LGBTIQ+ Ugandans bring legal fight to authorities after alleged torture

A group of LGBTIQ+ Ugandans have come together to take legal action against those in power, alleging they were tortured after being arrested during COVID-19 lockdown.

The Guardian has reported that a group of four trans women, two bisexual men and 14 gay men near capital city Kampala were held in custody for over 50 days, following charges relating to the nation’s coronavirus isolation policies. The group were accused of participating in “a negligent act likely to spread infection of disease.”

A statement from the Human Rights Awareness and Promotion Forum (HRAPF), who are bringing the fight to the courts, claims the group faced “taunting, flogging, scalding… as well as denial to access of food, sanitary facilities and medication.”

“There are 20 poor, homeless individuals, who are standing up to be counted for their rights that were violated,” Executive Director of HRAPF Adrian Jjuuko told media, “Acts of torture are not acceptable by our constitution.”

The group of 20 and the HRAPF are bringing the legal battle to attorney-general William Byaruhanga, Kitalya prison’s deputy officer Philimon Woniala and Mayor Hajji Abdul Kiyimba. The group has already seen a legal victory while still imprisoned, after the group was denied legal representation during the first 42 days of detention.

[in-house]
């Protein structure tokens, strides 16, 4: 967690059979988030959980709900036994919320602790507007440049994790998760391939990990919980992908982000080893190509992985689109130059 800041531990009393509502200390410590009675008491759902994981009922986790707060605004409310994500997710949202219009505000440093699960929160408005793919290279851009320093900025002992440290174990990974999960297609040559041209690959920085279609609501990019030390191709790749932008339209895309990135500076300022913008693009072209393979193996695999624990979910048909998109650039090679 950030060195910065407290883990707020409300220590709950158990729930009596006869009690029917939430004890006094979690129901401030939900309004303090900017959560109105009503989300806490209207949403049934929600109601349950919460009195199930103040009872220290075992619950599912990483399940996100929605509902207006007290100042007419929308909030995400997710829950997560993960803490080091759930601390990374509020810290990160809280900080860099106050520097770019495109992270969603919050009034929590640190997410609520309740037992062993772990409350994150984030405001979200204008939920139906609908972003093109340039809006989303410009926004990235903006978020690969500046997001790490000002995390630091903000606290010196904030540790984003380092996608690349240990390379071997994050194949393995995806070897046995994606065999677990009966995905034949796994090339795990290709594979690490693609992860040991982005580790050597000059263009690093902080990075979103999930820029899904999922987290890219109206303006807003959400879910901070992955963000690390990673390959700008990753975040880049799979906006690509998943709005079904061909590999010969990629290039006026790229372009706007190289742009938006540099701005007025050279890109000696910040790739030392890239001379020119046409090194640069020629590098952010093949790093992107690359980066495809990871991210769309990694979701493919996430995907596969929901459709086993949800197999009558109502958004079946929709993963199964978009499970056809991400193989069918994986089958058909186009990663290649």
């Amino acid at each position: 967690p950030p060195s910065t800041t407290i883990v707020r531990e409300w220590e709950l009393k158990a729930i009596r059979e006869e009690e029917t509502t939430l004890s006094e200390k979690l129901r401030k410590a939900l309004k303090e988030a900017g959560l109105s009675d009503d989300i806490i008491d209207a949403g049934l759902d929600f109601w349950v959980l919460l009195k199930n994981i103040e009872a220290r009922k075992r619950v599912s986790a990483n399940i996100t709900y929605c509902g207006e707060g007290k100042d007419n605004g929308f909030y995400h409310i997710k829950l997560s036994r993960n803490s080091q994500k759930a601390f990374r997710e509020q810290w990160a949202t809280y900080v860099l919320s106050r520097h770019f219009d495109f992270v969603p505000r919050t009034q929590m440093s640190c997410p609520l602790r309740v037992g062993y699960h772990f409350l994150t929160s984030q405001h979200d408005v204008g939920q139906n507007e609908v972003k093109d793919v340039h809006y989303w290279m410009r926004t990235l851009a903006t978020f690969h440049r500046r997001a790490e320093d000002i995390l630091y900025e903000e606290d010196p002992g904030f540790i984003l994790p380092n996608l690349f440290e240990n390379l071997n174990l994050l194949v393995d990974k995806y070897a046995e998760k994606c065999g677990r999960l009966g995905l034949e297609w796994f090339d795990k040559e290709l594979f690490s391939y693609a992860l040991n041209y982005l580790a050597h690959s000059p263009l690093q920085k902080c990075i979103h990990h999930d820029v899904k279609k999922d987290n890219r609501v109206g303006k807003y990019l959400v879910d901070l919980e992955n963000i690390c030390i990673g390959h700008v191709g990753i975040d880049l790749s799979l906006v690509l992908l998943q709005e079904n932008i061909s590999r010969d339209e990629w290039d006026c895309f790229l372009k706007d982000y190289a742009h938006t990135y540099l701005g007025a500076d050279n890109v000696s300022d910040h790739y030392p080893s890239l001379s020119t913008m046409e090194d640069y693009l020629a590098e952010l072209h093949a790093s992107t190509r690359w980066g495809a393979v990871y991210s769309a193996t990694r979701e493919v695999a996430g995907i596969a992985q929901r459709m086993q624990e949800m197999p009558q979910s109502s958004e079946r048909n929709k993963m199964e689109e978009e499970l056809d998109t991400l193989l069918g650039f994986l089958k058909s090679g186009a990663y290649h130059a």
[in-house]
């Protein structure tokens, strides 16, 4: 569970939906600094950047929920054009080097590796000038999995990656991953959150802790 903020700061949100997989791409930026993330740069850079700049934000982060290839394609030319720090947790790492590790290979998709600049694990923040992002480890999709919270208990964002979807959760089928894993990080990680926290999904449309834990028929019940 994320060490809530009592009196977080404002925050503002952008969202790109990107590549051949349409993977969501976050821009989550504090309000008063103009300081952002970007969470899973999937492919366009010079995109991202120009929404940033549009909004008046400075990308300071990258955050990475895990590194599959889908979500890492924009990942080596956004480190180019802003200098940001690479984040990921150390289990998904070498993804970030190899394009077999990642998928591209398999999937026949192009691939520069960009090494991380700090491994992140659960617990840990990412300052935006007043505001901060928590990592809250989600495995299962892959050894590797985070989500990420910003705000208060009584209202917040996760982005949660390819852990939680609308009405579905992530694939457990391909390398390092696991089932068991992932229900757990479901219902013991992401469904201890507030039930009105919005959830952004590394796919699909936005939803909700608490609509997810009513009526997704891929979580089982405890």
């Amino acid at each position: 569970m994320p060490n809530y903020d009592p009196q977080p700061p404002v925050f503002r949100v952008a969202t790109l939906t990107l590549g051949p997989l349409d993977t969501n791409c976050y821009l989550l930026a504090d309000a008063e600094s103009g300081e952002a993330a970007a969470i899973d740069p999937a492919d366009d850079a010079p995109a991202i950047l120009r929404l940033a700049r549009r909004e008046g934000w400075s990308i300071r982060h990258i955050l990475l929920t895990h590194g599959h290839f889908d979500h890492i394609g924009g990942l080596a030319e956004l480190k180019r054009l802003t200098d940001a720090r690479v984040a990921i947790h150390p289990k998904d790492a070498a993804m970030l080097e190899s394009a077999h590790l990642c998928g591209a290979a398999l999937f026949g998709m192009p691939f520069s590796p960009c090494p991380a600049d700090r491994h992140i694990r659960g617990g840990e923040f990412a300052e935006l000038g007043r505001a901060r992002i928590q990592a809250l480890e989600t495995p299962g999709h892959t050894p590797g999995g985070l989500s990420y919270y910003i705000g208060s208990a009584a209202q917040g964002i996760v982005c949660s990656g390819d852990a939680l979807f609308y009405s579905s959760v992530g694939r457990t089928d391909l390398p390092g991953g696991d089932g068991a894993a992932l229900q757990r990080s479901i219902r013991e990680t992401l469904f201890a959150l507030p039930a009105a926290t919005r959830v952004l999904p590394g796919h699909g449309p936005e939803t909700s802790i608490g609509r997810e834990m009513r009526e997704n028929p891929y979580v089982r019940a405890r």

Homosexuality is still criminalised under Uganda’s laws, and the nation has a torrid history with LGBTIQ+ rights, perhaps most notably for the nation’s “Kill The Gays” legislation.

Originally introduced in 2014, the ‘Kill The Gays’ legislation was thwarted by a technicality in Uganda’s courts. Punishment for homosexual activity was then reduced to life imprisonment. Last year, Ethics & Integrity Minister Simon Lokodo tried to reintroduce the Bill.

“We have been talking to the MPs and we have mobilised them in big numbers” Lokodo claimed at the time, “Many are supportive.”

“Homosexuality is not natural to Ugandans, but there has been a massive recruitment by gay people in schools, and especially among the youth, where they are promoting the falsehood that people are born like that,” the Minister said on national television.

A spokesperson for President Yoweri Museveni denied Minister Lokodo’s claims after blowback from international advocates, media and leaders, claiming there were “no plans” to introduce such legislation.

OIP Staff

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